Did you know that 31% of men and 68% of women in South Africa are obese? Being overweight or obese not only affects your self-esteem, but also leads to heart disease and potentially an early death. This is a big problem, not only in adults but also in children. 13% of South African children are obese.
We chat with Dr Joseph Mercola, founder of health website Mercola.com on how parents can help their children maintain a healthy weight.
The obesity epidemic is claiming ever younger victims. When children are overweight or obese, it puts them at an increased risk of serious diseases that can cut their lives short. Research calculations indicate that by mid-century, the growing risk of serious obesity-related illnesses like diabetes, heart disease, and cancer, could lower the current average life expectancy by as much as five years. If this epidemic is not reversed we will, for the first time in history, see children living shorter lives than their parents.
What is really making your child fat?
The modern-day food system has become exceedingly reliant on high-fructose corn syrup (HFCS), refined grains, processed foods, and artificial sweeteners, all of which are part of a recipe for big-time weight gain. If you understand this, then you’re on your way toward understanding what the real answer to the problem is.
Fructose converts to fat far more than any other sugar
Most fructose is consumed in liquid forms, such as soda, and this significantly magnifies its negative metabolic effects. It should be obvious then that limiting or eliminating fructose from your child’s diet is of primary importance if you want to protect your child’s health and wellbeing.
The dangers of processed foods
Processed foods are yet another major source of HFCS and other health-harming substances such as MSG, while providing very few natural nutrients. Most South Africans spend 90 percent of their food money on processed foods, which promises to make you pack on the kilos by interfering with your body’s ability to regulate insulin and leptin.
A word on fat
Many families have been deceived into thinking that all fat is bad, but rather than making you thin, low-fat diet foods actually cause weight gain in the majority of people.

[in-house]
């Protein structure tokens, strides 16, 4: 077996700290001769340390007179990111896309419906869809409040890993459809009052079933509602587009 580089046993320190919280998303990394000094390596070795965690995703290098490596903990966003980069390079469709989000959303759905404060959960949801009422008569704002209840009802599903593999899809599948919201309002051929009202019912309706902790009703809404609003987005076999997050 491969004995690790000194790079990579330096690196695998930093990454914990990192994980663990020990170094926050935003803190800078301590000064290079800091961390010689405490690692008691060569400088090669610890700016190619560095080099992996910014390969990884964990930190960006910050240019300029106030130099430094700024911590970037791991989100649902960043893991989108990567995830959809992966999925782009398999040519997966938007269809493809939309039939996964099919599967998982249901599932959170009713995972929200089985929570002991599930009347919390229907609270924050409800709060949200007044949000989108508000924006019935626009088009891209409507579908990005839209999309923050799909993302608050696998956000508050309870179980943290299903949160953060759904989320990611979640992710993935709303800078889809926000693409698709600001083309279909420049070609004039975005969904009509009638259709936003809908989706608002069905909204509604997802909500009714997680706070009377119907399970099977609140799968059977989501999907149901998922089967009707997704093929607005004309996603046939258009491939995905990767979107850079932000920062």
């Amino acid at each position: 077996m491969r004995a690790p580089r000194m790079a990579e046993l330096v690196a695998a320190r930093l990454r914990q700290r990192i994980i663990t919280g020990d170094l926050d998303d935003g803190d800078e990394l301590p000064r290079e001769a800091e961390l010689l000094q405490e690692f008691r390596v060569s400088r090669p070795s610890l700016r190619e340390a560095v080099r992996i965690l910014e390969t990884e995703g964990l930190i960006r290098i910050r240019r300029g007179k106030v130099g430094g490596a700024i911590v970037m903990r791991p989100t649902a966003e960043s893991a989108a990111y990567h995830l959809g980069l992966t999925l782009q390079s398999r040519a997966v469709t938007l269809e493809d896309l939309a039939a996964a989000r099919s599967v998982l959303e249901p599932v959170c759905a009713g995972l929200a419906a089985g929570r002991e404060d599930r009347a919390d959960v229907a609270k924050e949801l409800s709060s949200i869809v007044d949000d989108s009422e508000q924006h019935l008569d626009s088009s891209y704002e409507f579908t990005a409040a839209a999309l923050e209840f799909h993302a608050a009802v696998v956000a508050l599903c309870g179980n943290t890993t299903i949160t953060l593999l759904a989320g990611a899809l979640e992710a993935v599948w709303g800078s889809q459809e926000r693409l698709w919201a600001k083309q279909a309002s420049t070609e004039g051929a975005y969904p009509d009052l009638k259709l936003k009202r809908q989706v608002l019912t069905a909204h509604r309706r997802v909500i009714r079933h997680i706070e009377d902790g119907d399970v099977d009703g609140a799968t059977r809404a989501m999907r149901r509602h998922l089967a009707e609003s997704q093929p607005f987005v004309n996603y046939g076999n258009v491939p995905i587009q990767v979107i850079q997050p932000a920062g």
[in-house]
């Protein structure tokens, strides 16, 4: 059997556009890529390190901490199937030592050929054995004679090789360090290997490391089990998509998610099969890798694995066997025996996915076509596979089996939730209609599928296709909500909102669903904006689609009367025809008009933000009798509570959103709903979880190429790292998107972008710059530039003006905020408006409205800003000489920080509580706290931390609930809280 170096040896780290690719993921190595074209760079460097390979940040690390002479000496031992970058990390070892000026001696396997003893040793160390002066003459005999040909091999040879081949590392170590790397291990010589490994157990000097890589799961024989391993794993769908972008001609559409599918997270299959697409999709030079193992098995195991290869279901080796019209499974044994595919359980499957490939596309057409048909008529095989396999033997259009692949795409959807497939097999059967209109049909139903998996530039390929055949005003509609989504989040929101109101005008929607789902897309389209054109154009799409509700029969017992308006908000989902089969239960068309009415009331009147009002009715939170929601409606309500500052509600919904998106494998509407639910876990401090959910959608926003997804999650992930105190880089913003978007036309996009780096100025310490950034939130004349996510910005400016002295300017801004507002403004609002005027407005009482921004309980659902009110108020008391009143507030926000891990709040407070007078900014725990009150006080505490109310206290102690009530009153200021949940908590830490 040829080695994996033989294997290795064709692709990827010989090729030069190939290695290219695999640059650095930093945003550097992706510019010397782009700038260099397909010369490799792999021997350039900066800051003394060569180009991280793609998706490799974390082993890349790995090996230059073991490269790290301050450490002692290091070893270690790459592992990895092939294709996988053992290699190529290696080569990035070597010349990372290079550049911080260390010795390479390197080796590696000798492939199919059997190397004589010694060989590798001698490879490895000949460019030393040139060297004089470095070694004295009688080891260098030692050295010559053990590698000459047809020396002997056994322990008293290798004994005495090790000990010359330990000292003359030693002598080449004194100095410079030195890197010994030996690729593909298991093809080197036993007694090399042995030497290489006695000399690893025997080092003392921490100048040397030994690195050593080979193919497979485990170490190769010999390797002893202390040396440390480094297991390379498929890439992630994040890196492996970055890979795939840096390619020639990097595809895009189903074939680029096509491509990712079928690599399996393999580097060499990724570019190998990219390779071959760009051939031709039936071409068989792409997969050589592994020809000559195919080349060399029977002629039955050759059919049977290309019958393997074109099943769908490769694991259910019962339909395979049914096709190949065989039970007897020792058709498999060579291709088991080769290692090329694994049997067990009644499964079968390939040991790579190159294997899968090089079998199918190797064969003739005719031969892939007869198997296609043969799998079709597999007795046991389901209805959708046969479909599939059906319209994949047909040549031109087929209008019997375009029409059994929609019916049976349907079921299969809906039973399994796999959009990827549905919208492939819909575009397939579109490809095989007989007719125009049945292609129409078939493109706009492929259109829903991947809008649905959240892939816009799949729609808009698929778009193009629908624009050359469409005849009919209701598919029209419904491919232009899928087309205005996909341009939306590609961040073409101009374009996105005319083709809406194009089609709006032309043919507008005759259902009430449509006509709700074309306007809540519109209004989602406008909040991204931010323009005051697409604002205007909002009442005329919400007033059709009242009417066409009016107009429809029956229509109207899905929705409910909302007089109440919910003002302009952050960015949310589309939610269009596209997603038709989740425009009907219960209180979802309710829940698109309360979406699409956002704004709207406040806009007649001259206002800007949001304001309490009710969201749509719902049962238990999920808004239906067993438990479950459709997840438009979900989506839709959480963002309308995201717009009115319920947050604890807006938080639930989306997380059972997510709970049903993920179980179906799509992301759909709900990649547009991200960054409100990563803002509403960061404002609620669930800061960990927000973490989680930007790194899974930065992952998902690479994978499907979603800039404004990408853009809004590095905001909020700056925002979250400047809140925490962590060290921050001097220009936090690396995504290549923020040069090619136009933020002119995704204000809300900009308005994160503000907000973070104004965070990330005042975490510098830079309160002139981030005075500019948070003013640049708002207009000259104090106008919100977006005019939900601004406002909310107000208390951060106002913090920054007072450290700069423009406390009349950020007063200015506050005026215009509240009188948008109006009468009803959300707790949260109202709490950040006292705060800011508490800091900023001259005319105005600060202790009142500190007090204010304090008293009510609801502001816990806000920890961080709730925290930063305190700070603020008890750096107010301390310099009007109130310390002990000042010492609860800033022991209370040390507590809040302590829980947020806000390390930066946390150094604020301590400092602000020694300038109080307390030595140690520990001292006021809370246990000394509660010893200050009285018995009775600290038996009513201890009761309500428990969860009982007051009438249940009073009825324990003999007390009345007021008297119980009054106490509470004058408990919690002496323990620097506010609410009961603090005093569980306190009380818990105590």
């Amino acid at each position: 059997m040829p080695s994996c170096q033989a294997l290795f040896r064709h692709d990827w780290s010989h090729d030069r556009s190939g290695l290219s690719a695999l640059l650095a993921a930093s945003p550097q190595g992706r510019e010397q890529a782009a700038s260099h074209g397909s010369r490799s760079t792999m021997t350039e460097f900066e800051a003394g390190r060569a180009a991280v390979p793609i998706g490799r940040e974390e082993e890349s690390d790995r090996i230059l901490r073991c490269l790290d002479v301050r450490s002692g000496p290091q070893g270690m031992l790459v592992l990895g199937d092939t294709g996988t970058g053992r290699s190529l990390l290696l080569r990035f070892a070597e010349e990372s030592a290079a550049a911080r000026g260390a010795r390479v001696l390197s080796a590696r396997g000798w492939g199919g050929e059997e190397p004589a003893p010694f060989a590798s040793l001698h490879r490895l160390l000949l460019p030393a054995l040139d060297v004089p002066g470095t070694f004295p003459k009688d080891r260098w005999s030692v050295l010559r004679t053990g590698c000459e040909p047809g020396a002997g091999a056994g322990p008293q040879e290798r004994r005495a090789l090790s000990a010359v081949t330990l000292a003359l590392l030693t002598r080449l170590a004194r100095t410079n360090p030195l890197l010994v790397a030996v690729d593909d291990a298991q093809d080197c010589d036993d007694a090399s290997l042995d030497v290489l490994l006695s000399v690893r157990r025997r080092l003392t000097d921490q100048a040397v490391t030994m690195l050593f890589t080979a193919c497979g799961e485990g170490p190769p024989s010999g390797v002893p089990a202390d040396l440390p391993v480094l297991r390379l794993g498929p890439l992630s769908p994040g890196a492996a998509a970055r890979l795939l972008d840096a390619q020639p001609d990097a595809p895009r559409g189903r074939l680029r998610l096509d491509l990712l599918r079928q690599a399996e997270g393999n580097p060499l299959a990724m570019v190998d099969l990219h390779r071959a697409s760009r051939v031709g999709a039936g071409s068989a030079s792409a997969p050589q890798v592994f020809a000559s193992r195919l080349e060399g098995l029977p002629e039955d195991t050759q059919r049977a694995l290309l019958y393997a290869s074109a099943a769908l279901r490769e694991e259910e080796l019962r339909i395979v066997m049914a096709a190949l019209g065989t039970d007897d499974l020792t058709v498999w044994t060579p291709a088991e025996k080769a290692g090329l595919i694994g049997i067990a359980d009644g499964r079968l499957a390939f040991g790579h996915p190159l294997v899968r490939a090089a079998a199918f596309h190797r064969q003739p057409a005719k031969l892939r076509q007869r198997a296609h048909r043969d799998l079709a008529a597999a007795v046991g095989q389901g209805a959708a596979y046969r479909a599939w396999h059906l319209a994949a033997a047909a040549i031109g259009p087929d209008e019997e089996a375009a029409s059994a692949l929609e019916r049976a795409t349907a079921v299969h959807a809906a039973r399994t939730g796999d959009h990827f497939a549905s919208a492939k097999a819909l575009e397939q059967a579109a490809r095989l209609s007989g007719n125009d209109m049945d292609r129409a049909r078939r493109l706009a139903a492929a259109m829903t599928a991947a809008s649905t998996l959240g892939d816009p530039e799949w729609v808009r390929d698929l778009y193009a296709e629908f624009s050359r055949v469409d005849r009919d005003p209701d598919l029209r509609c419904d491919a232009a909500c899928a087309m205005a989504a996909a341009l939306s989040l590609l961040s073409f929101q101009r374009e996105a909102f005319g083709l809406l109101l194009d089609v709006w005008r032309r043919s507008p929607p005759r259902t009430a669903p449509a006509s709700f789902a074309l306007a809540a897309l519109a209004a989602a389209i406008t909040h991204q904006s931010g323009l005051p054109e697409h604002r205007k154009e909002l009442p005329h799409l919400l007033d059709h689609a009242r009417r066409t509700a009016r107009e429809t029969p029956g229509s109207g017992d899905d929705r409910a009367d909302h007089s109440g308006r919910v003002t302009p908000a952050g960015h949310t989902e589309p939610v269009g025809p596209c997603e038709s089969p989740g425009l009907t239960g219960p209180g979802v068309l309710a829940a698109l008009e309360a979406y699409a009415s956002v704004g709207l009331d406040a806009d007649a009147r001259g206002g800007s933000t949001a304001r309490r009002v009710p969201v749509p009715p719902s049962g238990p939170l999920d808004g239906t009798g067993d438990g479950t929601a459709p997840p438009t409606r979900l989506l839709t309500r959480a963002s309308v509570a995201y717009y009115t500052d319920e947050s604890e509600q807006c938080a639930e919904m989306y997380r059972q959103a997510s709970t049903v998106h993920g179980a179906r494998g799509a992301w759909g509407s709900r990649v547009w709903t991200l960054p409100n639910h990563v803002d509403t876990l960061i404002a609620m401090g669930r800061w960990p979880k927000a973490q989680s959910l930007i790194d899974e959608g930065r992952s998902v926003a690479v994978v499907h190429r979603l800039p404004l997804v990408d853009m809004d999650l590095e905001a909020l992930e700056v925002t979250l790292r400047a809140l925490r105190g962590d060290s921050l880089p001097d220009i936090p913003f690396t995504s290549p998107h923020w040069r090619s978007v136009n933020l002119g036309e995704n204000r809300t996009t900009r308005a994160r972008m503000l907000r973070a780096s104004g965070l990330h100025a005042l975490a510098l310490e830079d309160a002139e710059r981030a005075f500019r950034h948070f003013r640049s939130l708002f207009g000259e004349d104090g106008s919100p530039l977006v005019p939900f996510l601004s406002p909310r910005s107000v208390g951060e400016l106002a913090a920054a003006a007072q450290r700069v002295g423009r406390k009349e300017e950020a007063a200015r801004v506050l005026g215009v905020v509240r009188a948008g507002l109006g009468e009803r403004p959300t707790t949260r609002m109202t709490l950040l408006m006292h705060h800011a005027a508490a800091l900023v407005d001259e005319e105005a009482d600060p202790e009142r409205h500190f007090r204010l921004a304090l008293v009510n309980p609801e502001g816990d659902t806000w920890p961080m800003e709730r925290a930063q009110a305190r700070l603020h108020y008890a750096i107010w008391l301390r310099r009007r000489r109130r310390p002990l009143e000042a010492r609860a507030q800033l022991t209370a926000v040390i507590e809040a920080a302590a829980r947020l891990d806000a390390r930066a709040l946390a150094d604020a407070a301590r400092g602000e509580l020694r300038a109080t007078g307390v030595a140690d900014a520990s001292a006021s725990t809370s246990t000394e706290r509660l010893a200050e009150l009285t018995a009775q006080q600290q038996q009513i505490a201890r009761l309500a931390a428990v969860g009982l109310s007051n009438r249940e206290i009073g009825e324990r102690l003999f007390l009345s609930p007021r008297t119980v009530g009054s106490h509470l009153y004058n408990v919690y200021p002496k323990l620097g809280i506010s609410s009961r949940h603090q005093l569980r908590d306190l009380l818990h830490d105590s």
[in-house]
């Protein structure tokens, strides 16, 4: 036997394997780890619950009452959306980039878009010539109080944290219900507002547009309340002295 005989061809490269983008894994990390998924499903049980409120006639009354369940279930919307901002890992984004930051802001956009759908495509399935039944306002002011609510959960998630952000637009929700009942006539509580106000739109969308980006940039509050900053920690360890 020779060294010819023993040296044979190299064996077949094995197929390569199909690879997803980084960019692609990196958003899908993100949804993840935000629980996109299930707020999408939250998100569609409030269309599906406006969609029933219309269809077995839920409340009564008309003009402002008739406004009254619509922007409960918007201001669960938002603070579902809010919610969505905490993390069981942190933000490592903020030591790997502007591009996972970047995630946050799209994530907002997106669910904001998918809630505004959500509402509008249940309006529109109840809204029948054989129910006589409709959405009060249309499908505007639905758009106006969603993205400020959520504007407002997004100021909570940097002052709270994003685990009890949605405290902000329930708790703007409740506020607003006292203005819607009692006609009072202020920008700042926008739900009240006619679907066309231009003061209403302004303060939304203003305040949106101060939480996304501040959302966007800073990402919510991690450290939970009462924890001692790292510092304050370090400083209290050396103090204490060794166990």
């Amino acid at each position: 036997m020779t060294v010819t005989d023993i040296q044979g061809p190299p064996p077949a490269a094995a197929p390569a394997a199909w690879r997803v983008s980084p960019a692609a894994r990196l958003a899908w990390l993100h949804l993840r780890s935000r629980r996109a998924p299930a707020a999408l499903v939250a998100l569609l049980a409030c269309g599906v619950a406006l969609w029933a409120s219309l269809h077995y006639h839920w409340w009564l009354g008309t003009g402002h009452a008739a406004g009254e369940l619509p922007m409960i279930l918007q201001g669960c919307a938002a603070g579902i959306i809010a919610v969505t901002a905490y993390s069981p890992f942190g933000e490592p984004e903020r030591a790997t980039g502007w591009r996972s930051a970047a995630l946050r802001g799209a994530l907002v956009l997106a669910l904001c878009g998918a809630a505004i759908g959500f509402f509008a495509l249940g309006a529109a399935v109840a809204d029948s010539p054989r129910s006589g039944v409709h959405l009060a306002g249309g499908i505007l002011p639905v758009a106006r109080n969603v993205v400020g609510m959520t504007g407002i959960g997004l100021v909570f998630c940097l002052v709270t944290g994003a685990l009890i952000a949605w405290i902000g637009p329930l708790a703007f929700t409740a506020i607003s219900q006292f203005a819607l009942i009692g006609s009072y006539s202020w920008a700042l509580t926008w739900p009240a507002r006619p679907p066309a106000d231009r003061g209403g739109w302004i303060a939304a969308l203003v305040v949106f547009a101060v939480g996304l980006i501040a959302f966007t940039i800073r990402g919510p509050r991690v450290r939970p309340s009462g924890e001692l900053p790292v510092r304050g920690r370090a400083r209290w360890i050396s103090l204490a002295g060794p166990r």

The challenge of making good food choices
School lunches make up a significant portion of your child’s diet, and the good news is that some school systems are taking the bull by the horns when it comes to student access to poor food and drink choices. However, simply removing temptation doesn’t necessarily teach your children to make healthy choices on their own. It’s important to remember that children learn most of their health habits at home. As a parent, you must lead by example and teach your child the importance of good nutrition, physical activity, and emotional health.
6 Tips for creating a healthy eating environment
Ultimately, teaching your child the importance of healthy foods and exercise is the key to maintaining health. With that in mind, here are some tips to foster a healthy view of food and self-esteem in your child.
- Lead by example and seek to maintain optimal body weight for yourself and your spouse
- Refrain from making jokes about your child’s weight, even if no harm is intended
- Explain the health risks of being overweight to your child, but avoid comparing your overweight child to other children, including thinner siblings
- Cook healthy meals for your family, and let your child be involved in making dinner, but avoid making your child eat different foods to the rest of the family
- Encourage your child to make healthy food choices and praise them when they do instead of putting your child down about weight or eating habits
- Instead of using food as a reward or punishment, have healthy snacks available at all times, and explain to your child the benefits they’ll get from eating these fresh, whole foods